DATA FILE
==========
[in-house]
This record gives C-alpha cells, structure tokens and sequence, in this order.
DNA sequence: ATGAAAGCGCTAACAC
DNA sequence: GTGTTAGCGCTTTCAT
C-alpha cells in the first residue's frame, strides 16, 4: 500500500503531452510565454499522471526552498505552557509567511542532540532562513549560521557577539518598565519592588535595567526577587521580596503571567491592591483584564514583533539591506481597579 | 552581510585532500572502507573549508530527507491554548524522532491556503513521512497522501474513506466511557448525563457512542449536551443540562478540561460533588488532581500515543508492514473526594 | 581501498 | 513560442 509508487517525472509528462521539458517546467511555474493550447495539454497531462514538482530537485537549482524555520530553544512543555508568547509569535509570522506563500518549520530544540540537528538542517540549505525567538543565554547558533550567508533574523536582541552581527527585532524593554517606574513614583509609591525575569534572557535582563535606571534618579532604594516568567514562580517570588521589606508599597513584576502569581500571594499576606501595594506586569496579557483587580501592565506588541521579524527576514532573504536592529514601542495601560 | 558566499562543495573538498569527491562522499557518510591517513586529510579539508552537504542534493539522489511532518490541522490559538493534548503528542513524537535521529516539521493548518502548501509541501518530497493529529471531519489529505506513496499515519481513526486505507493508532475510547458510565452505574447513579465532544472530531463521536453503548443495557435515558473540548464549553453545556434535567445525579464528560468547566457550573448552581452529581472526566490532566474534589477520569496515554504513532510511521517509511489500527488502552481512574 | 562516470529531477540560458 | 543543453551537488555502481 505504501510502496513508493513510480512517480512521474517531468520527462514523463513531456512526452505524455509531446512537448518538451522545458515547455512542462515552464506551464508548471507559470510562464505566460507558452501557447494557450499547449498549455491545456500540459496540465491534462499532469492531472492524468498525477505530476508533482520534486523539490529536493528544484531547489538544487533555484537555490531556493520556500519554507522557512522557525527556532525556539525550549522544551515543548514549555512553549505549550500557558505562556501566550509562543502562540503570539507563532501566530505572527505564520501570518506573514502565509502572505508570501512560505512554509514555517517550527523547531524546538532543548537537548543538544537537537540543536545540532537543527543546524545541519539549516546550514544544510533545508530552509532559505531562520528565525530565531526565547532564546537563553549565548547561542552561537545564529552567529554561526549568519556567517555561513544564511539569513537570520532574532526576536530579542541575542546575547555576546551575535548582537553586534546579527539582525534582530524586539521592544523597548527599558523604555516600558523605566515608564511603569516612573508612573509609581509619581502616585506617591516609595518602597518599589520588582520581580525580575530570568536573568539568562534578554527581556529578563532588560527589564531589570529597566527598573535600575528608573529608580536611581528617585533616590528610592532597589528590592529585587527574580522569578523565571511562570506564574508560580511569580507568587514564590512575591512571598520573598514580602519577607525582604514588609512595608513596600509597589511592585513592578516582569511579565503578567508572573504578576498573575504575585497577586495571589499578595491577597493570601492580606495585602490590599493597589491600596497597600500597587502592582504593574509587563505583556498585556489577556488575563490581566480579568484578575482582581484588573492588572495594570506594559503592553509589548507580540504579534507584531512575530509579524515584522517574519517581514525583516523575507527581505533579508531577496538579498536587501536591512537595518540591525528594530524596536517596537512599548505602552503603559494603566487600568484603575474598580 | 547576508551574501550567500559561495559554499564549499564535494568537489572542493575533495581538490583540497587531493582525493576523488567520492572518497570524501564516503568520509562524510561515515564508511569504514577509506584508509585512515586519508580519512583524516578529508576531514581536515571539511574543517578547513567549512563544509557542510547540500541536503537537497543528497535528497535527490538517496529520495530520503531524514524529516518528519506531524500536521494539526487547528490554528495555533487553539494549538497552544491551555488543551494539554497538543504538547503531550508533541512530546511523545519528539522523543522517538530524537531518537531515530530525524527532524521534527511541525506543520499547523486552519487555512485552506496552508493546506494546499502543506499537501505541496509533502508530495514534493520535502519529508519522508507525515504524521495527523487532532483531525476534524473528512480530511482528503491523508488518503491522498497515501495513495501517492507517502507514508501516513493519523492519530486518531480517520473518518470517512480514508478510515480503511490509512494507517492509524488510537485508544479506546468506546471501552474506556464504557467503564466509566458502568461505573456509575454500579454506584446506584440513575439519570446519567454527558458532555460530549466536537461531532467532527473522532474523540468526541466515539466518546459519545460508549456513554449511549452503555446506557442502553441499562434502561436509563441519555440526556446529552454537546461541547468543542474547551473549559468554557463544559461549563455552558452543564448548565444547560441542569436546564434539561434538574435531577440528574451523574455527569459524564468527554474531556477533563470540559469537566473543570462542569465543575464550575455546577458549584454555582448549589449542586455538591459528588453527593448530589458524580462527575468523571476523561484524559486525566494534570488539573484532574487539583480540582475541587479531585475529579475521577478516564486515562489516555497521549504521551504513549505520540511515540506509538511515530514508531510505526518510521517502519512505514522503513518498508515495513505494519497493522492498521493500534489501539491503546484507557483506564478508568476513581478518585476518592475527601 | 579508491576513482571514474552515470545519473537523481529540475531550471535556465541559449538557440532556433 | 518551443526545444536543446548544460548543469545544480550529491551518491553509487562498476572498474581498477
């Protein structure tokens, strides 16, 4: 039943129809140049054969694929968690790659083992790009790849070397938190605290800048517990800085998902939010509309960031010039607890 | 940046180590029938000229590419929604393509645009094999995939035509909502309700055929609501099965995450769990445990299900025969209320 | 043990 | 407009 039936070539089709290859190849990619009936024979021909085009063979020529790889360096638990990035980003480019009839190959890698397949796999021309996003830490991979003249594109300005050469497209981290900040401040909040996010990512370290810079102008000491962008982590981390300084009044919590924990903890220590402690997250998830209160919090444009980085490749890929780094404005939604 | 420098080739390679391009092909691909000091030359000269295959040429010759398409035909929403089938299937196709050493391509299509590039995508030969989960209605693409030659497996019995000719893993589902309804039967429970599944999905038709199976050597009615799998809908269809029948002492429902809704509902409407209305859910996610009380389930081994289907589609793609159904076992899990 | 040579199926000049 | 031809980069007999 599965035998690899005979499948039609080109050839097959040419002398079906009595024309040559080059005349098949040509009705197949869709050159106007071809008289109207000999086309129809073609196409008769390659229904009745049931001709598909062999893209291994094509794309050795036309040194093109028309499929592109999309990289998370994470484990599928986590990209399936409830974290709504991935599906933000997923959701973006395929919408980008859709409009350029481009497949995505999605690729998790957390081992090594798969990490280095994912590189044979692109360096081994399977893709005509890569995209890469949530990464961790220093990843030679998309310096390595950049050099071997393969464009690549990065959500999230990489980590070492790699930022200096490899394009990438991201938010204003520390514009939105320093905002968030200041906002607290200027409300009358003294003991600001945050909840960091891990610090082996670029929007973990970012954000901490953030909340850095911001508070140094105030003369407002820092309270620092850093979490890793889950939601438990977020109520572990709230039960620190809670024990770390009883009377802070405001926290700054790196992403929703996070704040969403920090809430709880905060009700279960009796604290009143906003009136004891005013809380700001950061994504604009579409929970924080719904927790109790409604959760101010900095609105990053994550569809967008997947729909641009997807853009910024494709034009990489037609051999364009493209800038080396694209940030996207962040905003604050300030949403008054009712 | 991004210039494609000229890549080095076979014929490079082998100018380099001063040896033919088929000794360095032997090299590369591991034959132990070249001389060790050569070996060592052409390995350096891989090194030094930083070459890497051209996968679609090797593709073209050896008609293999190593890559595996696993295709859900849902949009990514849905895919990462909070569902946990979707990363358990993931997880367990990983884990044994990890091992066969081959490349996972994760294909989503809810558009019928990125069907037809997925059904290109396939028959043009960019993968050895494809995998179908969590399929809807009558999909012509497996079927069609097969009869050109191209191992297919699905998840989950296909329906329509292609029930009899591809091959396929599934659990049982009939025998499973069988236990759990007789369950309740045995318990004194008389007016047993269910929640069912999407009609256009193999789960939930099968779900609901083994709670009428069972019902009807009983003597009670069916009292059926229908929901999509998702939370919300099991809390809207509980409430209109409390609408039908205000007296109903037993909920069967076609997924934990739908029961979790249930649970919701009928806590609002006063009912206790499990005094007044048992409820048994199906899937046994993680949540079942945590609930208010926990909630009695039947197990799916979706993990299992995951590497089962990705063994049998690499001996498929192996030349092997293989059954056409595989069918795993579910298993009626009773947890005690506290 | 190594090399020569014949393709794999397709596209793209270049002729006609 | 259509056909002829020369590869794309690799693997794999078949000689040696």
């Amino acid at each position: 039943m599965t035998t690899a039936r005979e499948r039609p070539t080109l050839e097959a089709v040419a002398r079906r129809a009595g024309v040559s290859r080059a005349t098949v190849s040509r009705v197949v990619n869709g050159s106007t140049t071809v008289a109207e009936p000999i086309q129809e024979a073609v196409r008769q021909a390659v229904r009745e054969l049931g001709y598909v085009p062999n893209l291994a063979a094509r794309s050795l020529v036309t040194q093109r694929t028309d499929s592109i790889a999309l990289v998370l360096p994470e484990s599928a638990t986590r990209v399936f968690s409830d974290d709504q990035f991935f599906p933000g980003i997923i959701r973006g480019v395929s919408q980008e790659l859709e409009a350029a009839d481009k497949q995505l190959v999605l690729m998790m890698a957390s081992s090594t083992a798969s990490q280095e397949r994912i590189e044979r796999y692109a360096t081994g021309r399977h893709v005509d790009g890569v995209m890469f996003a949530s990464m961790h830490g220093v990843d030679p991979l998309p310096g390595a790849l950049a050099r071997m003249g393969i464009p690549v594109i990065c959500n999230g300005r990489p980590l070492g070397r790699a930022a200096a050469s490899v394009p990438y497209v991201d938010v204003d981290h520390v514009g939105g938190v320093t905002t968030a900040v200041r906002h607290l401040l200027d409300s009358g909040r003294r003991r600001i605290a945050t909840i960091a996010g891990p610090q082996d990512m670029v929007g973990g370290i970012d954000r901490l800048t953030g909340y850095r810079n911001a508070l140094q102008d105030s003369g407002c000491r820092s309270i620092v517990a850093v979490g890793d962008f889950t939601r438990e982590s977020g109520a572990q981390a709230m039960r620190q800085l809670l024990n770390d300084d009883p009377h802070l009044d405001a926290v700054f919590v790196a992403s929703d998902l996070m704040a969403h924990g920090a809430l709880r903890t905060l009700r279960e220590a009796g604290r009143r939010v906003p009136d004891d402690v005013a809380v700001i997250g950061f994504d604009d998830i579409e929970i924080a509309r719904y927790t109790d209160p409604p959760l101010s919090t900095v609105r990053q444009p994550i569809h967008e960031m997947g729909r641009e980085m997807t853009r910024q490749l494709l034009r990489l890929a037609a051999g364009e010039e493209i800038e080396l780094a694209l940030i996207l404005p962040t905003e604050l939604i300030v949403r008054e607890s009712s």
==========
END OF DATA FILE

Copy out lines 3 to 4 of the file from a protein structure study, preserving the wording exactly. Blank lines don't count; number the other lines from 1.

DNA sequence: ATGAAAGCGCTAACAC
DNA sequence: GTGTTAGCGCTTTCAT